As 2012 draws to a close, UK nurses must reflect on a turbulent year which marked the passing of the Health and Social Care Act, unrest over ongoing pay freezes, pension changes and workforce cuts, plus renewed media criticism of care standards across health sectors, plus a brand new health secretary.
While health visiting enjoyed a government target-led recruitment drive, other nursing disciplines faced workforce shortages and DH visions, that were heavy on aspiration but light on practical solutions to identified challenges.
Morale among community nurses is low, but opportunities exist and must be grasped in 2013, as PCTs are abolished and clinicians take over responsibility for £60 billion of the NHS budget.
Director of the Queen's Nursing Institute (QNI) Crystal Oldman acknowledges 2012 has been challenging for the nursing profession. 'The reality is that the state of nursing has been variable this year,' she says. 'But the press has been focusing on poor practice and this needs to be countered with the excellent practice nurses are doing - this is the absolute majority. There is too much negative press when most nurses are patient focused.'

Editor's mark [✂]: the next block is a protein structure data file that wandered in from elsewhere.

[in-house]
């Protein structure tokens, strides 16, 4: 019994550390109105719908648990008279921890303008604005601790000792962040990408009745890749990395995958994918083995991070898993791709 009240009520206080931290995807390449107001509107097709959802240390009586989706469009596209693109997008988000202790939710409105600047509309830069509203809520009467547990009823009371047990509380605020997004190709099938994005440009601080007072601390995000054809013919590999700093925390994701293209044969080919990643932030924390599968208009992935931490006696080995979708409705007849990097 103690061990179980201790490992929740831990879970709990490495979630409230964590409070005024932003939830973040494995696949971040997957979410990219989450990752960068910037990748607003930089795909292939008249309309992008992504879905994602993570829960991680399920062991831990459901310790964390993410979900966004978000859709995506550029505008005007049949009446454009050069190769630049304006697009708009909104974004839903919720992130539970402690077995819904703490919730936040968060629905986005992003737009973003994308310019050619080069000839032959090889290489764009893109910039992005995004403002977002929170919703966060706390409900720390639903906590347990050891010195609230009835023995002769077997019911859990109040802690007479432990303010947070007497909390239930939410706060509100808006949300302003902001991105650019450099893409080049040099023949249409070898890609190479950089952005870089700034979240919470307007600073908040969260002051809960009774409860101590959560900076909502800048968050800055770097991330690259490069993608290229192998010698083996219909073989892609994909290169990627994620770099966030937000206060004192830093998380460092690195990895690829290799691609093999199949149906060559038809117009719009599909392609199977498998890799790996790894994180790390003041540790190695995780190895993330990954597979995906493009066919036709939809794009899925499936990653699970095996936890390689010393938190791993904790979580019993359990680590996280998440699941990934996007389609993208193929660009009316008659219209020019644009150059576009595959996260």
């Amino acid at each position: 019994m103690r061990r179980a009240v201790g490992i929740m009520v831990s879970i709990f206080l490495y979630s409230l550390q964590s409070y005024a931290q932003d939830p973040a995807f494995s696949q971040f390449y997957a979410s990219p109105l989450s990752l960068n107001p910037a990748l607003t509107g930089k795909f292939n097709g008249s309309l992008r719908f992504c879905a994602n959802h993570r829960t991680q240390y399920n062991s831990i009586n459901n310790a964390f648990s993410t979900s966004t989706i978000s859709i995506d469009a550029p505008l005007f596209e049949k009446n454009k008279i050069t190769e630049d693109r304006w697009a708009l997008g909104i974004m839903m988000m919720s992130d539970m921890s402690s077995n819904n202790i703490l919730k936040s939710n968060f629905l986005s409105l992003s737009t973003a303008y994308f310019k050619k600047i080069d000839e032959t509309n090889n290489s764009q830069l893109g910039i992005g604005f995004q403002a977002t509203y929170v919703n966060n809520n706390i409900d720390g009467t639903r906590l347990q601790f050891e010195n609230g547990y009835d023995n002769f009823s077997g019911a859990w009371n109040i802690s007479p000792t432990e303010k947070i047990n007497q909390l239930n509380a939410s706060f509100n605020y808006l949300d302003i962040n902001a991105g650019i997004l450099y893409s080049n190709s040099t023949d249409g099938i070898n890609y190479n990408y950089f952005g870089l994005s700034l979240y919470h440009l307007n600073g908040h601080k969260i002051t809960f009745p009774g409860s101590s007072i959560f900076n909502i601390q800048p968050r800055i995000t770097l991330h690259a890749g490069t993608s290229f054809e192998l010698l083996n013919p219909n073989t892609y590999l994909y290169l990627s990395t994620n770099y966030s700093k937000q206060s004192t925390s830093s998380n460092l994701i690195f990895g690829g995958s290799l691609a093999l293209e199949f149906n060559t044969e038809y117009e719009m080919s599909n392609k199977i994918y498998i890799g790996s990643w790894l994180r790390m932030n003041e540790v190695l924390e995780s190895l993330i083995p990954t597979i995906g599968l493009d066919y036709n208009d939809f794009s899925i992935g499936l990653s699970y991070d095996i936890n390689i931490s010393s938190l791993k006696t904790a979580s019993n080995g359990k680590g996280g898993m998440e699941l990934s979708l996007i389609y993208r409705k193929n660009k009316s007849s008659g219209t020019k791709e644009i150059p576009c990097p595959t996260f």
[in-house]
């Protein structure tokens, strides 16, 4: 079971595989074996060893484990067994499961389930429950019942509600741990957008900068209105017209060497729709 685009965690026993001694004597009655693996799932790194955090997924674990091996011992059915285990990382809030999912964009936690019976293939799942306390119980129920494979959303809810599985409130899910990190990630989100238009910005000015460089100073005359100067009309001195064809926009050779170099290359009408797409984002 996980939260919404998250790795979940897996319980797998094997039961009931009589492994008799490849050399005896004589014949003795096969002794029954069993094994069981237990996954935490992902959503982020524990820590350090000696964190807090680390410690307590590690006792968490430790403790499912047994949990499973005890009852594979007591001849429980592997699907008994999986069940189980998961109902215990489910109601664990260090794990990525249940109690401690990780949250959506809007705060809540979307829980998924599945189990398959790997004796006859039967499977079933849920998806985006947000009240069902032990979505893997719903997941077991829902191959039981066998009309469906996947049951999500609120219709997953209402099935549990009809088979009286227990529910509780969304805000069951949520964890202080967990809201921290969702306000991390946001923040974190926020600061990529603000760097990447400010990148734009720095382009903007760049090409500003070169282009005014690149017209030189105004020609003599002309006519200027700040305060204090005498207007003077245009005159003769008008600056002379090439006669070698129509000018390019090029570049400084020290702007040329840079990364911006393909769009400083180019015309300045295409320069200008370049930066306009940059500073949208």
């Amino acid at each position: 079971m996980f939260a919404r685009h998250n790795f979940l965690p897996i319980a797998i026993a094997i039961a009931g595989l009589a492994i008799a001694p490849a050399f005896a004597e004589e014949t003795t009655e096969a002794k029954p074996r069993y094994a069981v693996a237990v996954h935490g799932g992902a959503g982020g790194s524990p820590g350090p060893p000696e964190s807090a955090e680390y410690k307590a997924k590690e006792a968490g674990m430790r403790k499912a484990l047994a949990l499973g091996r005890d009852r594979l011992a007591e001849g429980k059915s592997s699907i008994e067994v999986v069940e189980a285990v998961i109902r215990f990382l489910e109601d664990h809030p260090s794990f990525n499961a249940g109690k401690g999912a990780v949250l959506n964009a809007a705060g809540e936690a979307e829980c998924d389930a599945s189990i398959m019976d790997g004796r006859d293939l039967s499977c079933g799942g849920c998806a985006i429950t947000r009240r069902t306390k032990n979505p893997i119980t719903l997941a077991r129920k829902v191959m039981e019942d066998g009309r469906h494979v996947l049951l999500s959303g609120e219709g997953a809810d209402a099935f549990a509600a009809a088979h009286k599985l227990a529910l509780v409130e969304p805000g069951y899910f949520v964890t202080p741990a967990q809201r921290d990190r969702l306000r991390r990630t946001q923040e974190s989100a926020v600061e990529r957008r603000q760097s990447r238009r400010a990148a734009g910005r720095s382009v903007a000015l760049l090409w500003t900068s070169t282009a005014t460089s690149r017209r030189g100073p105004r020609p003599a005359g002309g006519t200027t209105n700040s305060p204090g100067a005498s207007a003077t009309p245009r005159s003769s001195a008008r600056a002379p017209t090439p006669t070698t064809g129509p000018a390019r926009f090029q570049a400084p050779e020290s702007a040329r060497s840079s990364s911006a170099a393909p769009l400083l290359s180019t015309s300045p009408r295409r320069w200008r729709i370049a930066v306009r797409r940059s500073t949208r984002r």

Howard Catton, policy director at the RCN, believes the forthcoming Francis Report, to be published on 27 February next year, will be the 'Leveson enquiry of health'.